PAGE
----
Simona Jankowski - Goldman Sachs

Okay.

Michael Ashby

No, we’ve definitely seen increased activity, increased growth in the base.

Simona Jankowski - Goldman Sachs

Okay and that’s encouraging.

Geoff Burke

Consider from an RFP perspective as well, when you talk to consulting engineers, they’re seeing a lot more activity than they actually saw in 2012.

Simona Jankowski - Goldman Sachs

Okay, so that is encouraging. Let me make sure I also understand kind of the relative magnitude of what the connect the Connect America Fund could mean for you versus the BBS level of revenue which it seems like at this point has stabilized in the high-single digits and you kind of see that flattish for the next couple of years.

Geoff Burke

Correct.

Simona Jankowski - Goldman Sachs

On the Connect America Fund, can you just help quantify that for us and also in particular how that starts flowing in, sort of understand phase 1 which was happening last year out of a $300 million – I think it was a $115 million that was expected by the carriers leaving a little over $180 million sort of unclaimed. Does that go away, does that come back in and happens then to the amount this year, if you can just help me understand?

Geoff Burke

Let me address that because I want to make sure that there is some parsing here that needs to take place. They are actually two segments to the Connect America Fund, and just to be clear to everybody in this audience as well, the dollar values never changed. The dollar values basically were $4 billion from 2011 levels going into these changes. And there are $4 billion coming out. What ultimately changed was how they are going to use algorithms to distribute those dollars in the meantime.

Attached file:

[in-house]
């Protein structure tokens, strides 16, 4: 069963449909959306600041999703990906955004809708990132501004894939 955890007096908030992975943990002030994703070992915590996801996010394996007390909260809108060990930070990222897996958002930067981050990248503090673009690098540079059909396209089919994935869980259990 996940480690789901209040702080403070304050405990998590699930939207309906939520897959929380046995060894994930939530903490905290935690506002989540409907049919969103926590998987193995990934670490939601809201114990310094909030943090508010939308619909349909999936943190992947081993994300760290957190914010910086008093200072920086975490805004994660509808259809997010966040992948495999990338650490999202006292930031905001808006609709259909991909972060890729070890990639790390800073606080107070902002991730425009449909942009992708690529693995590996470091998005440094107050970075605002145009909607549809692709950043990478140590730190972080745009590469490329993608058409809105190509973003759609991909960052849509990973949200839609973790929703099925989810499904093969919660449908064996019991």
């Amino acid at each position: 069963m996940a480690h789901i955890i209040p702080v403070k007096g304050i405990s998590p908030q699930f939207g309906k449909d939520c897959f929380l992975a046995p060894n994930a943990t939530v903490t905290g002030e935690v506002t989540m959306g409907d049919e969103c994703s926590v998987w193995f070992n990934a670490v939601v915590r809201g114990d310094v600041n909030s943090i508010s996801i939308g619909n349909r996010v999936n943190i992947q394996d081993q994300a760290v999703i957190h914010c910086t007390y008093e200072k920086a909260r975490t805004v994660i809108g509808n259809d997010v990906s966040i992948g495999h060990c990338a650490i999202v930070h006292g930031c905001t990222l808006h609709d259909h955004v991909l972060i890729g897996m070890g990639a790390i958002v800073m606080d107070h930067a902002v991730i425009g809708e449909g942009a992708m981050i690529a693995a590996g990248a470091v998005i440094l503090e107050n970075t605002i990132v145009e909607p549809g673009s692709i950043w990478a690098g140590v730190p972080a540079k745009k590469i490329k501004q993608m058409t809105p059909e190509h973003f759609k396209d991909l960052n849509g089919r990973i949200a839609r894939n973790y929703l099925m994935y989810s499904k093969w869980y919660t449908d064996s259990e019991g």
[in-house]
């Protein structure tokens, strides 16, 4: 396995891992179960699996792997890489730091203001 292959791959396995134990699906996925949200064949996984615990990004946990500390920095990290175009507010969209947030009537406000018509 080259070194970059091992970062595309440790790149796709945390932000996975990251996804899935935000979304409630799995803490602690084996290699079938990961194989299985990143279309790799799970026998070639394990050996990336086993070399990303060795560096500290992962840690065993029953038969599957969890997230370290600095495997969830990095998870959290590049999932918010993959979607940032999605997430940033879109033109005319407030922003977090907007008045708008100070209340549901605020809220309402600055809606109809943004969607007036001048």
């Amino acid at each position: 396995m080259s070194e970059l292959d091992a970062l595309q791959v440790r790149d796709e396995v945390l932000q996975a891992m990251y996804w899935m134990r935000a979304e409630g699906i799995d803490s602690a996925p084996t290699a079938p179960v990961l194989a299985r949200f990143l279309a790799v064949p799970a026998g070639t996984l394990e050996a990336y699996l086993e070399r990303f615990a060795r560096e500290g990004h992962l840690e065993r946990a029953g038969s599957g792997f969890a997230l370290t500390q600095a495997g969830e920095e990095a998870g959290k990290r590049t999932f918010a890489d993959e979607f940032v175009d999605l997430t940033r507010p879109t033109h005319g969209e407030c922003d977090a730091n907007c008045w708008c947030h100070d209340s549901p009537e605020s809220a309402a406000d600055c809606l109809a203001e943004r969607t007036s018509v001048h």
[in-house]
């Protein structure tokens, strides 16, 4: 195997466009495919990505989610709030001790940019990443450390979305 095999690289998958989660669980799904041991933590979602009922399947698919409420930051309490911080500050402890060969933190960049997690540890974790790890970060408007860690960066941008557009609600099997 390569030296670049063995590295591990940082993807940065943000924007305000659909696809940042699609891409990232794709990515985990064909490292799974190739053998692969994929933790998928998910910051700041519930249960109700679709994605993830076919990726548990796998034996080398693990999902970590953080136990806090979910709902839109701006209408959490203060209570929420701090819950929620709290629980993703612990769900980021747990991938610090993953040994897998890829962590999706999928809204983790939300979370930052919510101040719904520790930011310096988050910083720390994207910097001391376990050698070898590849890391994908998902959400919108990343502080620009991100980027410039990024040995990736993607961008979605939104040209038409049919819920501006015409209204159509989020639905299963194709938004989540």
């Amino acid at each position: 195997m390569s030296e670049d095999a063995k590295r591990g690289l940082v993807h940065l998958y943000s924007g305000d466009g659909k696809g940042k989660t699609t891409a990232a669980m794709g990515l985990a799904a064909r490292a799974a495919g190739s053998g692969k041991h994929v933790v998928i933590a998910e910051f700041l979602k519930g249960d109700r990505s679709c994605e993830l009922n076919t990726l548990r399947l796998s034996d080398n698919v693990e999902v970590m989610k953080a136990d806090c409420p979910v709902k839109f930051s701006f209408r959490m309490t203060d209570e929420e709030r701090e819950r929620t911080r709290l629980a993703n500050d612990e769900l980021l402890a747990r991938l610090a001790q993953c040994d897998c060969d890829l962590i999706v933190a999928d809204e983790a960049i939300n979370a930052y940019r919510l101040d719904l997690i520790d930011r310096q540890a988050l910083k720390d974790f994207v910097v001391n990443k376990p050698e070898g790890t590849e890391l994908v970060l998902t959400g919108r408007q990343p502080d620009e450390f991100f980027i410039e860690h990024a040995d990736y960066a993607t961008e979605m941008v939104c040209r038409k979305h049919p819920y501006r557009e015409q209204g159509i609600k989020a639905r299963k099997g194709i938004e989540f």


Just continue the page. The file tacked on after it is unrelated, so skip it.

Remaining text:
So basically what – you have to segment in two activities. One is what we were just talking about, the rate of return carriers. They basically have $2 billion available to them. And how this transition going on from a, really an OpEx subsidy to a CapEx incentive. Those rules, the final orders I mentioned, we expect to come out within days. Okay. And once that is out there, these folks will have really their road map for where these dollars are going to come in for the next five years or so.

There’s a second segment which is that $300 million we were talking about, was a part of and that was the Price-Cap carriers, okay. And the Price-Cap carriers were literally those folks that are going from AT&T, Verizon all the way down to – there are some smaller ones, but basically about half a million lines or more are what those companies are. And those funds will be high cost loops that happen to fall into the footprints of large carriers. They actually had a bit of a shift that happened. When the FCC did their national broadband plan and worked through the math on that, they determine that the vast majority of the areas that were lacking adequate broadband stay into that footprint.

So they actually took an extra $900 million from the traditional USF fund and threw into the Price-Cap category. So now there is about $1.8 billion, okay, that was actually dedicated to those companies. And that was actually taken away at the expense of mobility folks, of mobile carriers.